The shots came. He counted four of them. Stone couldn’t see the rounds, but he was sure they had passed an inch above the red dot revealed by his goggles to someone looking at them with NV eyewear too. That was the drawback to the old-generation goggles. While on infrared power they pain
ted a red dot basically on your forehead, allowing a sniper to draw a fatal bead.

  But by firing the Russians had revealed their position to Stone by their muzzle flashes through the open doorway. He fired rapidly, once, twice and then a third and fourth time, aiming at spots two inches above the twin flashes. Stone could tell by the weapons’ discharge that they were pistols. If they were firing from classic shooting positions, Stone’s target selection would coincide with their heads, bypassing their body armor.

  He heard two distinct thumps as the bodies hit the floor.

  He got up, snared his NVGs and kept moving.

  Three Russians down, three to go. Plus Friedman.


  FINN AND KNOX MADE THEIR WAY carefully across the catwalk that was suspended over a tank of foul-smelling liquid. They knew this for two reasons. One, because they could smell it, even if they couldn’t see it. And two, it was on the plan Stone had given them. But it was Chapman who’d told them the secret of passing safely over it. Stone hadn’t done so, because he had never intended for them to get inside this place.

  They had to keep their weight in the center of the metal walkway. If they made a misstep and touched the sides, only bad things would happen. They had nearly reached the end of the catwalk when they heard it.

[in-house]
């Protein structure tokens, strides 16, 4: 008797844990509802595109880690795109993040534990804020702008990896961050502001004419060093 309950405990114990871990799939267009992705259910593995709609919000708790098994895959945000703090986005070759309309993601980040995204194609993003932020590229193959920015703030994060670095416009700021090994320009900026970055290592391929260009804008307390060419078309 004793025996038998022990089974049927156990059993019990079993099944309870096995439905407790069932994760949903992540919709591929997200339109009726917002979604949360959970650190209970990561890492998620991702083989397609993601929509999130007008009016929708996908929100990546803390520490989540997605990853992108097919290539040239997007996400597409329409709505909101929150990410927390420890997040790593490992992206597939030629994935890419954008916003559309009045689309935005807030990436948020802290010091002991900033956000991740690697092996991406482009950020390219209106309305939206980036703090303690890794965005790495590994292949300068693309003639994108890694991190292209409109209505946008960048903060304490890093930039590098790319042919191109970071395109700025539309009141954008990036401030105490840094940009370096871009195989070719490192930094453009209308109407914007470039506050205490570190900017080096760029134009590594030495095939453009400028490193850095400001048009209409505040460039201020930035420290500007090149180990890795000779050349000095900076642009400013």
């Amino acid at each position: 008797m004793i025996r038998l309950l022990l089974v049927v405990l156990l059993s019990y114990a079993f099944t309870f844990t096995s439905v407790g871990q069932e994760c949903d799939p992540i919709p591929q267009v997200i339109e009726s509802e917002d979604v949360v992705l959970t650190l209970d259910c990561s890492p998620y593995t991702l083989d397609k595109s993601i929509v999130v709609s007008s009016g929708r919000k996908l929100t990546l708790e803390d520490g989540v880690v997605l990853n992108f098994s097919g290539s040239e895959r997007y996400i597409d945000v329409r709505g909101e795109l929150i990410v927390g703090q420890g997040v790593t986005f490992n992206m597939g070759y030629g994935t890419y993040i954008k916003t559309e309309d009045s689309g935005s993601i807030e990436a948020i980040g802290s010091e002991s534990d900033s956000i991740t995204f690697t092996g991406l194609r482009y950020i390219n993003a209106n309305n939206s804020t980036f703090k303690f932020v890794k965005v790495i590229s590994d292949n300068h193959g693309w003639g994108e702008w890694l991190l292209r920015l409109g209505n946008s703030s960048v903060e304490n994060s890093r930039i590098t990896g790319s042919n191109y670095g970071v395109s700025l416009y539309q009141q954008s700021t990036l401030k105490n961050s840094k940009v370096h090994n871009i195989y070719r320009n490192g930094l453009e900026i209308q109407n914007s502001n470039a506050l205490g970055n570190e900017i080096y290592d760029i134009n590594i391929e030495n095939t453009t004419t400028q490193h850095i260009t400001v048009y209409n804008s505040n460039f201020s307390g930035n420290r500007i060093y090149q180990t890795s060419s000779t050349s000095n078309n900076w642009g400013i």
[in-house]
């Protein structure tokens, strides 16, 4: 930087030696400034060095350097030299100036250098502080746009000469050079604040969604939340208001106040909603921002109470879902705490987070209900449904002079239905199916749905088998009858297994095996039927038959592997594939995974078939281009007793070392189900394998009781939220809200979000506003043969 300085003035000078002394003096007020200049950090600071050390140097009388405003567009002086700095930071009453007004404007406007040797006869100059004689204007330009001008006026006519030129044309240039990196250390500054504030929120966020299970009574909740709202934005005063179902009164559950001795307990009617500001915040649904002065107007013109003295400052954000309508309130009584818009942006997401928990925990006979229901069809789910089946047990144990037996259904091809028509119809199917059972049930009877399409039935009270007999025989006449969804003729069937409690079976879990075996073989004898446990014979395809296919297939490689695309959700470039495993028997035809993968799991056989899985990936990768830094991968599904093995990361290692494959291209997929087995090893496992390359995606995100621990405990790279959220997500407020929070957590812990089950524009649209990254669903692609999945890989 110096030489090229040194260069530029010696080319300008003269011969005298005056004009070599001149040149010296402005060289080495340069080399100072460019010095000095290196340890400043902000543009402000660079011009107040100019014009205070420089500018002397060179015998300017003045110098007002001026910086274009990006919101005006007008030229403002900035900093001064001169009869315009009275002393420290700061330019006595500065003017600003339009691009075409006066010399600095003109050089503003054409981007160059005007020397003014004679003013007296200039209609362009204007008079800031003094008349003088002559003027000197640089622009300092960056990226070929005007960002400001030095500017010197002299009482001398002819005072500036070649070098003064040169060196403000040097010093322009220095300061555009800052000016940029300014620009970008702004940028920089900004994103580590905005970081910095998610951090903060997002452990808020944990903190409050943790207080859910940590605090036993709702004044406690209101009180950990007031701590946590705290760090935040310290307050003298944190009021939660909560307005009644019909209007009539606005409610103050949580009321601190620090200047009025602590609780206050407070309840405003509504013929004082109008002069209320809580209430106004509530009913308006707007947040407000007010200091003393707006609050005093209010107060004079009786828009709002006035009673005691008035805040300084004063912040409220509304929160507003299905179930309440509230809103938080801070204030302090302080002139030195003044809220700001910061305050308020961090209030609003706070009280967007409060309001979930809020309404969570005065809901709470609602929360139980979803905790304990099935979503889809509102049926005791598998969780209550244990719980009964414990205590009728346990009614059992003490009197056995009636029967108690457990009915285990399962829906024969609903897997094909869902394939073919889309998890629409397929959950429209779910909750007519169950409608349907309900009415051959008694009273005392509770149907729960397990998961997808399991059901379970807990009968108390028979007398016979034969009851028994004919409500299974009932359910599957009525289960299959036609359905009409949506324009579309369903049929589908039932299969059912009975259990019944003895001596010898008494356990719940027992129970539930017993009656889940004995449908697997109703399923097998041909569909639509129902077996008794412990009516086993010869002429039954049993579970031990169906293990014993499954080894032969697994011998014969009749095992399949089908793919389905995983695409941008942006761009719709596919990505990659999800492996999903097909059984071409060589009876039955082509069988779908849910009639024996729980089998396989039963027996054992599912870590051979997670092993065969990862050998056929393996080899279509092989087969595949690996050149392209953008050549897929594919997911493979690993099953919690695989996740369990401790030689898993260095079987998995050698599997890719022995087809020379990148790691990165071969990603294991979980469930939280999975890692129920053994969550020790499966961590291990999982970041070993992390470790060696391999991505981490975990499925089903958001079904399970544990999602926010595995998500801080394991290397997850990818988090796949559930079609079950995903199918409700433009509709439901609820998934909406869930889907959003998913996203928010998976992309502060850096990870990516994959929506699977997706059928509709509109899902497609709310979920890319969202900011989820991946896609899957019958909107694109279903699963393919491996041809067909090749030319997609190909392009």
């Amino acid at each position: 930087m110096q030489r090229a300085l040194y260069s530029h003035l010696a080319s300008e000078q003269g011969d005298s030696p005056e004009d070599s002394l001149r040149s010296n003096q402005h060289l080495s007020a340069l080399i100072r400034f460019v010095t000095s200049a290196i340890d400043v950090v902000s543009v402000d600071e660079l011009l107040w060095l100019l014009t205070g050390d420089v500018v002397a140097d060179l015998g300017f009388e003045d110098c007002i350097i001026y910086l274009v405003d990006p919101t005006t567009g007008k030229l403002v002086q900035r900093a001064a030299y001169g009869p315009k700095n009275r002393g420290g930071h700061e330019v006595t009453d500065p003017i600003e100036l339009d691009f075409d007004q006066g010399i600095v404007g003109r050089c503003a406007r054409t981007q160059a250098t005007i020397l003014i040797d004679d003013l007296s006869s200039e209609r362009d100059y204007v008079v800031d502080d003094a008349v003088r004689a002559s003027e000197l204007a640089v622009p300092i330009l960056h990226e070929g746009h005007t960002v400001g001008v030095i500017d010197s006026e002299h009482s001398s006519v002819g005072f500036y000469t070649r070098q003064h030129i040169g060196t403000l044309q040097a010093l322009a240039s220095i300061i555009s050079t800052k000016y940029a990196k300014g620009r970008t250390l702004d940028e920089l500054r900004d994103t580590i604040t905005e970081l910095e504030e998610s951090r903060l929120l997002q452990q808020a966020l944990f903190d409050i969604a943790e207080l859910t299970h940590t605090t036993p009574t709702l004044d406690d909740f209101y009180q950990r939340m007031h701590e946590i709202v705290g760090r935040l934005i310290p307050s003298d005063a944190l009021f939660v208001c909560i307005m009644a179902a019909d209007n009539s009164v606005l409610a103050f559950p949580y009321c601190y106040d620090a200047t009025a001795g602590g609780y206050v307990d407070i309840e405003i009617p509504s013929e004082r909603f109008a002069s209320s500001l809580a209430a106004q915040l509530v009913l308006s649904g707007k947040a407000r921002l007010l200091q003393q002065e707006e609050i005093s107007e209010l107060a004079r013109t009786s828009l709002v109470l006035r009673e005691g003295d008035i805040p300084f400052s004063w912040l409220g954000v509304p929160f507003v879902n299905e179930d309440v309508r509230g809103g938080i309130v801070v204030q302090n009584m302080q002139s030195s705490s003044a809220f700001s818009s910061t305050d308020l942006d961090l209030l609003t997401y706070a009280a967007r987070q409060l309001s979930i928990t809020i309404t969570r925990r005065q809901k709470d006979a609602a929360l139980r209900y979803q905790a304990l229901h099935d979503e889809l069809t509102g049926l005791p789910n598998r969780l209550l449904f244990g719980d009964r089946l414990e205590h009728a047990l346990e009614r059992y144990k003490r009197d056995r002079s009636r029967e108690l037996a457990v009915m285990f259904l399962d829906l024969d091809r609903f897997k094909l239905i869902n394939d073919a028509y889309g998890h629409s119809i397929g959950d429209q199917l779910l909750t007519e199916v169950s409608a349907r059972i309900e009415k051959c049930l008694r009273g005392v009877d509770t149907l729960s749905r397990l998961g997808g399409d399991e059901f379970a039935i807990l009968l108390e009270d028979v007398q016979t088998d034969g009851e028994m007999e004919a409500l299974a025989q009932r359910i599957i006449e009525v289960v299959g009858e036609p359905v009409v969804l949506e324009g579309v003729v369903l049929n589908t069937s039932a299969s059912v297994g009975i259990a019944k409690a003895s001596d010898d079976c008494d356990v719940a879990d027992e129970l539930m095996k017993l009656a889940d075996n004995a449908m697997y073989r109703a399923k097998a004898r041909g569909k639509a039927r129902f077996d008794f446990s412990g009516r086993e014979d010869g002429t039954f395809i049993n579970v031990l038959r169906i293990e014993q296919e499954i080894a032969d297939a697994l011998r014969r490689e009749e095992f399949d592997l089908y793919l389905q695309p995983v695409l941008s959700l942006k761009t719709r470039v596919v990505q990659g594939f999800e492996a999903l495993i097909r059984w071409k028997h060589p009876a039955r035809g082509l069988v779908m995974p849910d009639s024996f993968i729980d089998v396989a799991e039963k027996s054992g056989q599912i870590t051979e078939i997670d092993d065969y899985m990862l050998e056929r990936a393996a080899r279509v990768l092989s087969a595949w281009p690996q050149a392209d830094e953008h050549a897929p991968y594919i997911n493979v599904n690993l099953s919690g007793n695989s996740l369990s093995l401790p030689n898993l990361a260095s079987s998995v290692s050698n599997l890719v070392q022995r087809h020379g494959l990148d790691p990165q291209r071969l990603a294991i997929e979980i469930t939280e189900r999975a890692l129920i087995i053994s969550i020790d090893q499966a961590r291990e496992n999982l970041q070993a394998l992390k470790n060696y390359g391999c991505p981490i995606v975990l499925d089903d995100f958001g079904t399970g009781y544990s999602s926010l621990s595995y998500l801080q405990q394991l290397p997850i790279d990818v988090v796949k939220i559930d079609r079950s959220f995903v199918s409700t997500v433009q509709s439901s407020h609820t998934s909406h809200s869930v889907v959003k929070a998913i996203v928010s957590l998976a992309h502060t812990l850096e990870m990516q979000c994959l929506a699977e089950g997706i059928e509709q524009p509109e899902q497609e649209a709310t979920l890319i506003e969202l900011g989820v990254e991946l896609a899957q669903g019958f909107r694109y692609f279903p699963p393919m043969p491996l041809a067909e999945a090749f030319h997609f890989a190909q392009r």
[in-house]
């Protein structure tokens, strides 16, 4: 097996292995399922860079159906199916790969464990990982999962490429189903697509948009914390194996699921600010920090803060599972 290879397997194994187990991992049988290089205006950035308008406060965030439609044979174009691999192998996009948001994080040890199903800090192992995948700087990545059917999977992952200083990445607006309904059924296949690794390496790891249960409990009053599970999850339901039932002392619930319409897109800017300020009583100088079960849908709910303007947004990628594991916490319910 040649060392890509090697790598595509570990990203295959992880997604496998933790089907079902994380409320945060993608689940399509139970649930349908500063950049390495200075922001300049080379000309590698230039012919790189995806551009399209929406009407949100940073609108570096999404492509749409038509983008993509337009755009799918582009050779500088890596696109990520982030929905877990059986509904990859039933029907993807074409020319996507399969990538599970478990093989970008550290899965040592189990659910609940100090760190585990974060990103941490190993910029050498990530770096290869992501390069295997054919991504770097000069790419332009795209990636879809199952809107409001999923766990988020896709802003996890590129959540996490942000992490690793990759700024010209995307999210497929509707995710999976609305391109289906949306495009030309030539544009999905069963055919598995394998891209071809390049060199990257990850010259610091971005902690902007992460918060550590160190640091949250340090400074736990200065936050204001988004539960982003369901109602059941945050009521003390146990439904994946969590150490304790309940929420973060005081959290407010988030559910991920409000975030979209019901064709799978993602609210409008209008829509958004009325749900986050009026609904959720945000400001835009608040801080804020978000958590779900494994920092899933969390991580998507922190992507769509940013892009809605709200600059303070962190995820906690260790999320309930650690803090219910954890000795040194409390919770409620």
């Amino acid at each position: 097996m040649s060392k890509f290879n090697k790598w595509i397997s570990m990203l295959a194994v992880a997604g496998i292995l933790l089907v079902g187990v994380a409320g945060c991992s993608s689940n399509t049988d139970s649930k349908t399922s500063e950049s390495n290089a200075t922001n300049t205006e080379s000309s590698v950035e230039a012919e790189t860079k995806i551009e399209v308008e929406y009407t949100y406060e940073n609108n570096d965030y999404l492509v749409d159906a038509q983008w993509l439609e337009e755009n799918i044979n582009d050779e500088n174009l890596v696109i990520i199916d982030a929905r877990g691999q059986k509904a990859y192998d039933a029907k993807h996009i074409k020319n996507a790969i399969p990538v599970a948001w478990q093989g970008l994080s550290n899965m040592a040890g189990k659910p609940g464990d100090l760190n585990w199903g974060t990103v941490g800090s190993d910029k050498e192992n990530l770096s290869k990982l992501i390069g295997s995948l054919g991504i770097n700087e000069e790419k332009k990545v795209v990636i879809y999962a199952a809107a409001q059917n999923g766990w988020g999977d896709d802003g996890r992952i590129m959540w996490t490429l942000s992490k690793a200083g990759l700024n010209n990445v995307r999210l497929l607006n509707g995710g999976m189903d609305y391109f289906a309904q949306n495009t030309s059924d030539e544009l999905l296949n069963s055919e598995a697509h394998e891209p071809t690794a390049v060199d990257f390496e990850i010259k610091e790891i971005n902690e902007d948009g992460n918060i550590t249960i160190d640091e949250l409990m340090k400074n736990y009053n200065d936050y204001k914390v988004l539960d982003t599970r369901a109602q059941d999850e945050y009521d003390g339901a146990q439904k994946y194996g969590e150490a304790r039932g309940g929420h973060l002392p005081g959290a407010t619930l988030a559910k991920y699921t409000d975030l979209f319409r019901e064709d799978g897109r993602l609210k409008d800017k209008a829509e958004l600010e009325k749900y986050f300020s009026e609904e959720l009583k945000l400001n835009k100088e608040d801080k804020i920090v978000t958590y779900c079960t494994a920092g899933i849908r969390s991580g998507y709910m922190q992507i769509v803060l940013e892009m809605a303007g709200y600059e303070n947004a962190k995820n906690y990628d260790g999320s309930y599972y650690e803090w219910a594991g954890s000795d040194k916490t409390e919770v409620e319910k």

A groan.

  Both men looked around, guns pointed at obvious threat points.

  Another groan.

  Finn whispered to Knox, “Sounds like it’s underneath us.”

  “Thinking the same thing,” replied Knox.

  “I recognized it.”

  “The groan?”

  Finn nodded. “Keep a lookout.” He dropped to his knees and put his face against the floor of the catwalk that was only inches from the top of the tank. “Caleb?” he said softly.

  Another groan.

  “Caleb?” he said in a louder voice as Knox gazed anxiously around.

  Another groan and then, “Harry?” The voice was weak, the mind obviously muddled.

  Drugged, was Finn’s first thought.

  He looked up at Knox. “Remember what Chapman told us?”

  Knox nodded and glanced around. “Got an idea.”

  Keeping to the center of the walk, he headed back the way he had come. He couldn’t go back out the door they had come in. It had locked behind them and it was thick and made of stainless steel. But there was an old packing crate set against the wall. He slipped his gun in its holster, hefted the box, which weighed about fifty pounds, and carried it back over to where Finn was, again keeping to the center of the catwalk.